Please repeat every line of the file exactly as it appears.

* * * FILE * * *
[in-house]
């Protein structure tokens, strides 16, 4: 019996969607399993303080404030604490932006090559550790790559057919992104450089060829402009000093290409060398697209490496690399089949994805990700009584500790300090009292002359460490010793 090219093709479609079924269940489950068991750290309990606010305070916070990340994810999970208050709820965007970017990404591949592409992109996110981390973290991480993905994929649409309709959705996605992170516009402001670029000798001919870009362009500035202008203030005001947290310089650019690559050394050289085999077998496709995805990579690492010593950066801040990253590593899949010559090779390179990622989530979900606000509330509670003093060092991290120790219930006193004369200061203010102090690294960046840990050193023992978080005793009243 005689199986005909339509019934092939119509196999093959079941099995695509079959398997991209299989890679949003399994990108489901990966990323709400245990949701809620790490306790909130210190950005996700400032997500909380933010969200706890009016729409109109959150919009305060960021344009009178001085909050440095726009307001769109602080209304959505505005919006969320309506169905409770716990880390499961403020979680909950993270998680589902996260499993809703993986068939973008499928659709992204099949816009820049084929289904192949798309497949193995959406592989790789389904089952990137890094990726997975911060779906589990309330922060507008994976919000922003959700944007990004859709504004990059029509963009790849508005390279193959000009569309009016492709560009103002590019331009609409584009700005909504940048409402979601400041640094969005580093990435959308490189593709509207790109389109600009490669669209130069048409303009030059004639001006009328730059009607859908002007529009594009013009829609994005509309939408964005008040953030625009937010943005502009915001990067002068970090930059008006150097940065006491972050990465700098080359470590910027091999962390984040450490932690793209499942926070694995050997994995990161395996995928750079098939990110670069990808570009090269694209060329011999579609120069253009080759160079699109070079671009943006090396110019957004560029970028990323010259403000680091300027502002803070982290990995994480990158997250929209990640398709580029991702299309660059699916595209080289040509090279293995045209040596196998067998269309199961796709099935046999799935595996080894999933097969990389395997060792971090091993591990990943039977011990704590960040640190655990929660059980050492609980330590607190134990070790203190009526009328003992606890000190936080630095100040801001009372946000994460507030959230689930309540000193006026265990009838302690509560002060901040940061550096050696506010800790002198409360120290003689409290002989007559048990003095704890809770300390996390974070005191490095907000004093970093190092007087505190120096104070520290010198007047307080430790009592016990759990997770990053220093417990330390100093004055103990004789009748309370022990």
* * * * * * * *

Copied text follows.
[in-house]
């Protein structure tokens, strides 16, 4: 019996969607399993303080404030604490932006090559550790790559057919992104450089060829402009000093290409060398697209490496690399089949994805990700009584500790300090009292002359460490010793 090219093709479609079924269940489950068991750290309990606010305070916070990340994810999970208050709820965007970017990404591949592409992109996110981390973290991480993905994929649409309709959705996605992170516009402001670029000798001919870009362009500035202008203030005001947290310089650019690559050394050289085999077998496709995805990579690492010593950066801040990253590593899949010559090779390179990622989530979900606000509330509670003093060092991290120790219930006193004369200061203010102090690294960046840990050193023992978080005793009243 005689199986005909339509019934092939119509196999093959079941099995695509079959398997991209299989890679949003399994990108489901990966990323709400245990949701809620790490306790909130210190950005996700400032997500909380933010969200706890009016729409109109959150919009305060960021344009009178001085909050440095726009307001769109602080209304959505505005919006969320309506169905409770716990880390499961403020979680909950993270998680589902996260499993809703993986068939973008499928659709992204099949816009820049084929289904192949798309497949193995959406592989790789389904089952990137890094990726997975911060779906589990309330922060507008994976919000922003959700944007990004859709504004990059029509963009790849508005390279193959000009569309009016492709560009103002590019331009609409584009700005909504940048409402979601400041640094969005580093990435959308490189593709509207790109389109600009490669669209130069048409303009030059004639001006009328730059009607859908002007529009594009013009829609994005509309939408964005008040953030625009937010943005502009915001990067002068970090930059008006150097940065006491972050990465700098080359470590910027091999962390984040450490932690793209499942926070694995050997994995990161395996995928750079098939990110670069990808570009090269694209060329011999579609120069253009080759160079699109070079671009943006090396110019957004560029970028990323010259403000680091300027502002803070982290990995994480990158997250929209990640398709580029991702299309660059699916595209080289040509090279293995045209040596196998067998269309199961796709099935046999799935595996080894999933097969990389395997060792971090091993591990990943039977011990704590960040640190655990929660059980050492609980330590607190134990070790203190009526009328003992606890000190936080630095100040801001009372946000994460507030959230689930309540000193006026265990009838302690509560002060901040940061550096050696506010800790002198409360120290003689409290002989007559048990003095704890809770300390996390974070005191490095907000004093970093190092007087505190120096104070520290010198007047307080430790009592016990759990997770990053220093417990330390100093004055103990004789009748309370022990």